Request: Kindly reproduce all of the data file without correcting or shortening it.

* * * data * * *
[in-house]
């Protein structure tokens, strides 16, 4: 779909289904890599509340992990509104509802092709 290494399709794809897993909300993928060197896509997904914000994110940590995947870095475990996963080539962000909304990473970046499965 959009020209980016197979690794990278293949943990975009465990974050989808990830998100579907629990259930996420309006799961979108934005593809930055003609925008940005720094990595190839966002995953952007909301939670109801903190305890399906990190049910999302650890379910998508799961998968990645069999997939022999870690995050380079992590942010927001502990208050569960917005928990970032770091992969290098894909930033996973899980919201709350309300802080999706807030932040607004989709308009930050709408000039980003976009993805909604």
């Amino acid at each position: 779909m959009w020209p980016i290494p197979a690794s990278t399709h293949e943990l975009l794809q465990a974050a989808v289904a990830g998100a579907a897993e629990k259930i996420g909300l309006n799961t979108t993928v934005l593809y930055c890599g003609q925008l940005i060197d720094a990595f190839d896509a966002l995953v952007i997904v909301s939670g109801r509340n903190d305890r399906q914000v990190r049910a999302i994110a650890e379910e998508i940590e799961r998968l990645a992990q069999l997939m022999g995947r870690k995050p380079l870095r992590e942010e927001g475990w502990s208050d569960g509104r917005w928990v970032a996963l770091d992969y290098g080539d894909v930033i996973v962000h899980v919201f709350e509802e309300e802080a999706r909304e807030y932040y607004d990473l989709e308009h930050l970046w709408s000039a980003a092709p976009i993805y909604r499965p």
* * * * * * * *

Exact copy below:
[in-house]
């Protein structure tokens, strides 16, 4: 779909289904890599509340992990509104509802092709 290494399709794809897993909300993928060197896509997904914000994110940590995947870095475990996963080539962000909304990473970046499965 959009020209980016197979690794990278293949943990975009465990974050989808990830998100579907629990259930996420309006799961979108934005593809930055003609925008940005720094990595190839966002995953952007909301939670109801903190305890399906990190049910999302650890379910998508799961998968990645069999997939022999870690995050380079992590942010927001502990208050569960917005928990970032770091992969290098894909930033996973899980919201709350309300802080999706807030932040607004989709308009930050709408000039980003976009993805909604």
């Amino acid at each position: 779909m959009w020209p980016i290494p197979a690794s990278t399709h293949e943990l975009l794809q465990a974050a989808v289904a990830g998100a579907a897993e629990k259930i996420g909300l309006n799961t979108t993928v934005l593809y930055c890599g003609q925008l940005i060197d720094a990595f190839d896509a966002l995953v952007i997904v909301s939670g109801r509340n903190d305890r399906q914000v990190r049910a999302i994110a650890e379910e998508i940590e799961r998968l990645a992990q069999l997939m022999g995947r870690k995050p380079l870095r992590e942010e927001g475990w502990s208050d569960g509104r917005w928990v970032a996963l770091d992969y290098g080539d894909v930033i996973v962000h899980v919201f709350e509802e309300e802080a999706r909304e807030y932040y607004d990473l989709e308009h930050l970046w709408s000039a980003a092709p976009i993805y909604r499965p």